Is it time for a check-up? Here’s a Program Evaluation Tool

SurveyNo matter what ministry you are involved with, periodic evaluation is necessary. Programs in children’s ministry can run for years with parents and volunteers assuming that everything is fine. But it’s important to take a step back every once and a while and really consider how a specific program is doing. Is it fulfilling its purpose? Is it meeting a current need?

Evaluation is important for every program in children’s ministry. If the program is doing well, then be encouraged. If it isn’t, then let me encourage you to use this as an opportunity for positive change!

The prospect of conducting an evaluation on a current ministry program can be daunting. Here is a tool that you can use to make the process simple yet effective.
This program evaluation tool uses 5 steps to conduct an evaluation and develop an action plan.

Step 1—Pray

This is the first step in an evaluation process, but it should also be sprinkled throughout the process. When doing an honest evaluation we need the Holy Spirit to guide us and convict us.

Do not be anxious about anything, but in every situation, by prayer and petition, with thanksgiving, present your requests to God. And the peace of God, which transcends all understanding, will guard your hearts and your minds in Christ Jesus. Philippians 4:6-7

In every situation, including embarking on an evaluation process, present your requests to God. And the promise is peace that will guard your heart and your mind in Christ Jesus.

So, pray before you begin and pray throughout the process.

Step 2—Define the Program

This particular evaluation tool was designed for one specific program at a time. During this step you will articulate the purpose, position on the children’s ministry spectrum, and vision of this particular program.

If you don’t have the answer to one or more of these questions, don’t worry. You can find the answer. It’s important to have these foundational things before you move on in the evaluation process.

Take the time you need to step out of the evaluation process and define the purpose of your program. Take a few minutes to plot where it is on the children’s ministry spectrum. Is it helping to fulfill the children’s ministry vision? If you need help with the children’s ministry spectrum or writing a vision statement, links are provided to articles that will help you.

Once you have defined the program, it’s time to move on to step 3.

Step3—Evaluate the Program

The program evaluation tool is divided into 4 categories: Purpose/Vision; Program/Curriculum; Volunteers; and Administration.  Within each category are a series of questions. To complete the evaluation, mark the column that best matches your answer to that question (“Absolutely”, “Somewhat”, “Not really”, or “Not at all”). Answer these questions as accurately as possible, taking into account the program’s current situation. Be careful not to answer based on what you want the answer to be but rather how it is right now. The more accurately you answer these questions now, the easier the next steps will become!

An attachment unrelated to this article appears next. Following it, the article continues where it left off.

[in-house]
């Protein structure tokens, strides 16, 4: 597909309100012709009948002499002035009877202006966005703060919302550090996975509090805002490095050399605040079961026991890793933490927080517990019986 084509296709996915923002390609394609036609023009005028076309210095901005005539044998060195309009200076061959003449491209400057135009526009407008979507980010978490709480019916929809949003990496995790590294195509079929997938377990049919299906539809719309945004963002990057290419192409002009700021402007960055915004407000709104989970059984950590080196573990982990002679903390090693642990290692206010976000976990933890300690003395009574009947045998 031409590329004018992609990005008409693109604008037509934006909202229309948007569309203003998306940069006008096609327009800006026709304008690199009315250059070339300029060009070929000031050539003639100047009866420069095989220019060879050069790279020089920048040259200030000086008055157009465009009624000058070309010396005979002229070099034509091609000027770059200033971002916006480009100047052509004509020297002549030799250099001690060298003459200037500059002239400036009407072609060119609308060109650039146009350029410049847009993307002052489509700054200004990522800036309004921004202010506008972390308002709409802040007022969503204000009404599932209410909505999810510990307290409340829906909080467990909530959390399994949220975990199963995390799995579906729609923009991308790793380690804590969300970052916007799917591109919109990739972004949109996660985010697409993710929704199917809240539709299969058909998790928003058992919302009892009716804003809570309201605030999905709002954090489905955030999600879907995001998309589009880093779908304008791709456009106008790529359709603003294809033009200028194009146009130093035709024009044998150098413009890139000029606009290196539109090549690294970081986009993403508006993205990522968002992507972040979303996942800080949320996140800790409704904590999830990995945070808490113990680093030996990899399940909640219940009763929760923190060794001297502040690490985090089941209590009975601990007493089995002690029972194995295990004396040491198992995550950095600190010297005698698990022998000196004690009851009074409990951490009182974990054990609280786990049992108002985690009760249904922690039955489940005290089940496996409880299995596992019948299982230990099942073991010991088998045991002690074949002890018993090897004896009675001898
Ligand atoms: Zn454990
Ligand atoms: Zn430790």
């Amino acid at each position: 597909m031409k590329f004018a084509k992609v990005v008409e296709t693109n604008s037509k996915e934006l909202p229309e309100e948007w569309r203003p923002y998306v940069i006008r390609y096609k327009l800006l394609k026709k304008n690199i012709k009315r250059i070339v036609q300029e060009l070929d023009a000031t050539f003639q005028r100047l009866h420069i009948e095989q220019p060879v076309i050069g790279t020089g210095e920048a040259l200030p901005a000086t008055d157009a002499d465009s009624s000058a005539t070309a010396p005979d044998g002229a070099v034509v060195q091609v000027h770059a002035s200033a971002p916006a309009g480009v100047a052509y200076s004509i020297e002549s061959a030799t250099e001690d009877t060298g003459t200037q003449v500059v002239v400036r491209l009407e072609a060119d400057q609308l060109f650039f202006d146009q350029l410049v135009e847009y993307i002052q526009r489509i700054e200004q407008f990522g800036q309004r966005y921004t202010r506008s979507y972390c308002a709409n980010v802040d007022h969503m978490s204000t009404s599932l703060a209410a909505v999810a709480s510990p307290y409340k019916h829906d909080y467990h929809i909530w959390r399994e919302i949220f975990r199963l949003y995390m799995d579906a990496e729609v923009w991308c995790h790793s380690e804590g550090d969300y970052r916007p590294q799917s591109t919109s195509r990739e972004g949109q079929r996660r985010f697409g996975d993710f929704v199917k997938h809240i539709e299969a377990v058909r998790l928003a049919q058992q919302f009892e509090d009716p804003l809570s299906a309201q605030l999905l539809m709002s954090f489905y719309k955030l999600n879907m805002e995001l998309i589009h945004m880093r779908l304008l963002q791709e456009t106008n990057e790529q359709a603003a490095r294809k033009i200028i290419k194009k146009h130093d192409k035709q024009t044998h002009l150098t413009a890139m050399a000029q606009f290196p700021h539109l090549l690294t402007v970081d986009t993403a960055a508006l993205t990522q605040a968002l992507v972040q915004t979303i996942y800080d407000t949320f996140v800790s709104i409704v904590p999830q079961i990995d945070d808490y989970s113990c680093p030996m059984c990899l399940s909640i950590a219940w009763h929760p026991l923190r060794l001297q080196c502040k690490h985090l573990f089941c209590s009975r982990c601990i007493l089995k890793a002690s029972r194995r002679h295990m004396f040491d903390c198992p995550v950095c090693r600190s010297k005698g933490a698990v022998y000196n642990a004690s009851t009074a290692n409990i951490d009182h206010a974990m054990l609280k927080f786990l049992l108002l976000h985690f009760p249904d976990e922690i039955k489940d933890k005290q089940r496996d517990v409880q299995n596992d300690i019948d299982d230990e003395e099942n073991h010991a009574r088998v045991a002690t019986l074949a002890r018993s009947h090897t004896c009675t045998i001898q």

So be honest and take your time.

Step 4—Reflect on the Program

This section of the evaluation contains 3 questions for you to answer. These questions give you the opportunity to get down on paper your thoughts about this program. Use as much space and take as much time as you need. The answers you give here can help to reveal deeper thoughts and feelings about your program that you might not have answered in the evaluation chart in the previous step and these answers will help you as you go through the rest of this tool.

Step 5—Identify Next Steps

This sections contains a flowchart will help you identify potential next steps to take as a result of how you answered the evaluation questions. By the time you are finished you should have a list of things to do to improve your program.

Use the program evaluation tool to help you honestly evaluate your program and come up with a plan for what to do in the future.

Book Review – Rock-Solid Kids by Larry Fowler

Therefore everyone who hears these words of mine and puts them into practice is like a wise man who built his house on the rock. Matthew 7:24

What attracted me most to this book was the tag line on the front cover – “Giving Children a Biblical Foundation for Life.”childrens-ministry-rock-solid-kids

Biblical literacy is very important to me so I was interested to see what the book had to say about it.

In the introduction, Larry Fowler outlines the purpose and format of his 142 page book.  “Those involved in children’s ministry must also build on the right foundation—and that is the primary concern of this book…Each chapter of this book starts with a Scripture passage—a ‘rock’ for your foundation. The Scripture passage specifically refers to children or ministering to them. Each chapter contains a thorough discussion of implications and applications. Together, the eight core chapters will give you eight ‘foundational rocks’—fundamental principles from God’s Word upon which to build your ministry.”

Larry Fowler discusses the importance of children’s ministry, the responsibility for children’s ministry, the content of children’s ministry, and the pattern for children’s ministry. He highlights a warning about ministering to children, allowing children to serve, the message for children’s ministry, and the opportunity of children’s ministry.

I loved this book! I would highly recommend it.

In his chapter on the content of children’s ministry, Fowler discusses the battle for balance. He discusses Biblical truth and application. I agree that a balance between these is really important. Start with Scripture and follow with application. He talked about Biblical truth, application, and relevance. He defined relevance as being how closely the biblical truth applies to a person’s life.

Although I agree wholeheartedly with the need for balance in our teaching, I did not agree with what he said about relevance. I think we need to be very careful about how we discuss relevance in relation to the Word of God. The Word of God is always relevant; we just may not see it. “The teacher’s task in application is to recognize and communicate Scripture’s relevance, rather than to make it relevant.” (Walton, Bailey, and Williford; Teach the Text)